On Tuesday Germany, Canada, Croatia, and other NATO allies of the U.S. began moving troops out of Iraq that have been deployed there to assist in training Iraqi forces to fight ISIS. In addition, NATO announced that it was temporarily suspending the counter-ISIS training mission, with European allies warning that the Islamic State would be the only winner if rising U.S.-Iran tensions diverted attention from counterterrorism efforts.

Secretary of State Mike Pompeo said Tuesday he was dispatching Under Secretary of State for Political Affairs David Hale to Brussels this week to consult with European partners, but some viewed the move as too little, too late.    

“It’s something, but this is where the gravity of the situation requires the secretary of state or the secretary of defense,” says Ms. Conley. “Our allies want to know where this is going, but right now no one does,” she adds. “I assume even [Pompeo] doesn’t know where the president will be taking this.”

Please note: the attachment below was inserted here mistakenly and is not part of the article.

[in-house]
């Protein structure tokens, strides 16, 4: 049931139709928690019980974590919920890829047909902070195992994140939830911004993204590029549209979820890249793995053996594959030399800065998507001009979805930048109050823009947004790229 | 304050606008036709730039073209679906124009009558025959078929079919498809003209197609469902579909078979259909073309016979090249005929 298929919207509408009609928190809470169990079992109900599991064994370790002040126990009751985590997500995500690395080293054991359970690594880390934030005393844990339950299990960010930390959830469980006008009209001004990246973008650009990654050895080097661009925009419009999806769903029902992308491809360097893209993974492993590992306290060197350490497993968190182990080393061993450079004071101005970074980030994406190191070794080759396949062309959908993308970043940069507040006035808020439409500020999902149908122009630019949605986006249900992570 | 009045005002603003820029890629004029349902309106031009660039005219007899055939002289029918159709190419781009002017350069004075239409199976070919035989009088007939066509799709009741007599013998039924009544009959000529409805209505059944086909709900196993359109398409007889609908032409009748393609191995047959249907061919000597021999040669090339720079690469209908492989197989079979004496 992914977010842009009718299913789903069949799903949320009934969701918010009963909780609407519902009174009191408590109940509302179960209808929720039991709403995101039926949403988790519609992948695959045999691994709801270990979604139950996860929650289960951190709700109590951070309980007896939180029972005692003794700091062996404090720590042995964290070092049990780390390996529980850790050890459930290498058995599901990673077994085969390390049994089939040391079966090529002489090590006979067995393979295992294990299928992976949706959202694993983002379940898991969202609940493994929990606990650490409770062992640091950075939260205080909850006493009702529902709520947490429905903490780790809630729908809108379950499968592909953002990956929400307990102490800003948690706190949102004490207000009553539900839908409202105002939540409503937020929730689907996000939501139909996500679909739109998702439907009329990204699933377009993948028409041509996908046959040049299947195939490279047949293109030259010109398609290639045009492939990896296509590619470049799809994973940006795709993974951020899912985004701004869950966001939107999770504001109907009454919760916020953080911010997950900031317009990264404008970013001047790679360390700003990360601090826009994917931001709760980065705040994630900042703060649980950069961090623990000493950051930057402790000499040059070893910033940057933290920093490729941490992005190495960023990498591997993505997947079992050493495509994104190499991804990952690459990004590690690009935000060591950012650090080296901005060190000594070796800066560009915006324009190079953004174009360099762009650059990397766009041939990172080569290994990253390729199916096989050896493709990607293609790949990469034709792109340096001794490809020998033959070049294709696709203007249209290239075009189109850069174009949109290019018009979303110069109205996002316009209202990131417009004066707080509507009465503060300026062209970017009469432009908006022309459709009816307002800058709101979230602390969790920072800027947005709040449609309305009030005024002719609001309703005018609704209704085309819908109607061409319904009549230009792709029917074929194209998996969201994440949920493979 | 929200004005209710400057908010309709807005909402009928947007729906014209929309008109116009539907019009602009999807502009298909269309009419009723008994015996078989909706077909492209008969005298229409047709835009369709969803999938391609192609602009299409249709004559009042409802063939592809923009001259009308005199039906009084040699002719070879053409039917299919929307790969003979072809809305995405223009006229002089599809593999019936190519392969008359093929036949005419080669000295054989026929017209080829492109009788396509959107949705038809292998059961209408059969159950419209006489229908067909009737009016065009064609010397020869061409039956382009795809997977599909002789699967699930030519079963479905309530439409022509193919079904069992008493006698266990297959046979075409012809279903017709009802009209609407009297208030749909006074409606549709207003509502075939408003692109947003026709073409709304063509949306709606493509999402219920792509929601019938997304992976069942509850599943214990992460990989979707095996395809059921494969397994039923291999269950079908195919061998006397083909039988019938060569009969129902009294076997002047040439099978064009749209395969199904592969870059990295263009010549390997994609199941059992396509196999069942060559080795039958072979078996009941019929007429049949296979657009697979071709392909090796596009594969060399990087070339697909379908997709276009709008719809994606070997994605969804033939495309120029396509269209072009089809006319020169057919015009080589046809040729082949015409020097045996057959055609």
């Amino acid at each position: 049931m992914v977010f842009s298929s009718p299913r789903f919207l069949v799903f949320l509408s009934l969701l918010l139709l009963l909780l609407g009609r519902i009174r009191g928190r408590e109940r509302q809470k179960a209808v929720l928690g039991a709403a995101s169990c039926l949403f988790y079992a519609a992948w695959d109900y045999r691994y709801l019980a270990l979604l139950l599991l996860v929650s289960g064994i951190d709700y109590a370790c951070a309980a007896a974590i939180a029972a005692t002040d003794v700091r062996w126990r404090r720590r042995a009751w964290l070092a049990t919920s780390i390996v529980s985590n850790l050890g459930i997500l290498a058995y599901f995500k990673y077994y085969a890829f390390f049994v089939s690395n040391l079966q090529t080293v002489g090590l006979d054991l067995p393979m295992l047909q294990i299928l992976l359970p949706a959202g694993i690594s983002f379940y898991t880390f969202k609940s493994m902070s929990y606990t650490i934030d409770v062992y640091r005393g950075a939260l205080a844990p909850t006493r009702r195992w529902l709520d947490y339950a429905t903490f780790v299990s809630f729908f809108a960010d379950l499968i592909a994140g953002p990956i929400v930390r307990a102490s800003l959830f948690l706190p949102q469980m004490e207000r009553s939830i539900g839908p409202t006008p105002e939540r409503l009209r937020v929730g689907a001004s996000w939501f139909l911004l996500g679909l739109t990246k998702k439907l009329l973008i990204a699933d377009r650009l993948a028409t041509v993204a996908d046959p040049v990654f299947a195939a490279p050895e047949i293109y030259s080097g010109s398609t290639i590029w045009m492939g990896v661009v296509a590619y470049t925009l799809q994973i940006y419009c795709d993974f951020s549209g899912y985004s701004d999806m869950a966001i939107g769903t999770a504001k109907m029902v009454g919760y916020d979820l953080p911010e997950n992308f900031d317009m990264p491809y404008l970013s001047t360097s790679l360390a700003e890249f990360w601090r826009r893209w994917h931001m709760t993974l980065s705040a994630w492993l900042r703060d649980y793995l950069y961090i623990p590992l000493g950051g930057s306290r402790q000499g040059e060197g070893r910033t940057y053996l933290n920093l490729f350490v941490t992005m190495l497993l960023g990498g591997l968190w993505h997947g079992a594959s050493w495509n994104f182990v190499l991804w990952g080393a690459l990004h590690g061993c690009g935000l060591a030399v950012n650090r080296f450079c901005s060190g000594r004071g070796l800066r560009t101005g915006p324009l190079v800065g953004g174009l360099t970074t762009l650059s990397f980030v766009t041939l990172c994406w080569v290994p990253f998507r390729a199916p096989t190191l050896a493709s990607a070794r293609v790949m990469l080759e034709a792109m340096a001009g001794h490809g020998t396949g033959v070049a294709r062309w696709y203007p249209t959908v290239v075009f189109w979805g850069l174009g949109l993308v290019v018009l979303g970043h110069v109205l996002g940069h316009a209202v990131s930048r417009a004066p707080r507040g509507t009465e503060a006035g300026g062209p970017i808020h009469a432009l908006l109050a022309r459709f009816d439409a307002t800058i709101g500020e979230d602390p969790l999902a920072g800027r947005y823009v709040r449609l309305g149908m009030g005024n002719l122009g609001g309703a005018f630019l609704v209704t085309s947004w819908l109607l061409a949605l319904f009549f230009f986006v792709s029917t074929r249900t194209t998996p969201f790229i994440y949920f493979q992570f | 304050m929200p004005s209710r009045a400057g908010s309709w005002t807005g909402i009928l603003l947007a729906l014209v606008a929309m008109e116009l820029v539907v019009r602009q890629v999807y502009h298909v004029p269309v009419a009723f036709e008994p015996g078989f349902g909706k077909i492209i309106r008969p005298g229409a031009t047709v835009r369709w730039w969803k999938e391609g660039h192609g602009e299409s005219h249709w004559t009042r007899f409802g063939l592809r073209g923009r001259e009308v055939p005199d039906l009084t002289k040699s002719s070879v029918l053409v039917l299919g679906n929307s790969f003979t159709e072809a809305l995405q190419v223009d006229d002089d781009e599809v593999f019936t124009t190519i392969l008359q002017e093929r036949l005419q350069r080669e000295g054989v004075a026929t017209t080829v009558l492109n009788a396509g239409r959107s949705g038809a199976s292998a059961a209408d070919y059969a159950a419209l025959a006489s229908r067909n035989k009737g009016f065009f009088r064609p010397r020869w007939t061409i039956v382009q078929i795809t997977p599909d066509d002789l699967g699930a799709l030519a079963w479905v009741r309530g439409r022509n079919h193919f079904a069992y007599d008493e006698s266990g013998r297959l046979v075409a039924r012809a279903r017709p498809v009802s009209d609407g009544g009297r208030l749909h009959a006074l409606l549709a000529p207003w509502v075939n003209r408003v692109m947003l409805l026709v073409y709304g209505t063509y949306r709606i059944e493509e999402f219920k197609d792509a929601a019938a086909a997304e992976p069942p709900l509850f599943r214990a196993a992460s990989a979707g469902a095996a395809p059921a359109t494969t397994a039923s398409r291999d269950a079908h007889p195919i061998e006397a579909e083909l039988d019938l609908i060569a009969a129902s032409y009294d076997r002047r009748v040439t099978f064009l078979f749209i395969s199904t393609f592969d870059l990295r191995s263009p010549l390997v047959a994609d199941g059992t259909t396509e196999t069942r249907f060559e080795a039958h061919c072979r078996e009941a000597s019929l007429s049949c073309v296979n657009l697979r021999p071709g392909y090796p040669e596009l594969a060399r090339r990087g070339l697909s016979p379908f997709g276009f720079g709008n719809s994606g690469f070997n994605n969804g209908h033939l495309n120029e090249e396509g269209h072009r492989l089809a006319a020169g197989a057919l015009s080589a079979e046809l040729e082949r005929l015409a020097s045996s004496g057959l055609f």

On the other hand, some analysts found that Mr. Trump’s statement Wednesday, with heavy use of the word “regime” to describe the Iranian government, was only shades removed from an articulation of a regime-change policy – and had Secretary Pompeo written all over it.

What’s his next step?

Still, the lack of any reliable sense of where Mr. Trump is going with regards to Iran has left regional allies to guess what might be coming next and to pursue new initiatives of their own – including efforts to reach out to Iran and secure some regional accommodation based on a U.S. disengagement from the region.

“After the Soleimani strike, we’re standing at an interesting fork in the road,” says Ilan Berman, a Middle East specialist and vice president of the American Foreign Policy Council in Washington. “Our allies in the region are watching very closely: Does this turn out to be just a one-off where the president will take what we’re hearing from the Iraqis [about demanding the departure of all foreign troops from Iraq] and pick up our marbles and go home,” he says.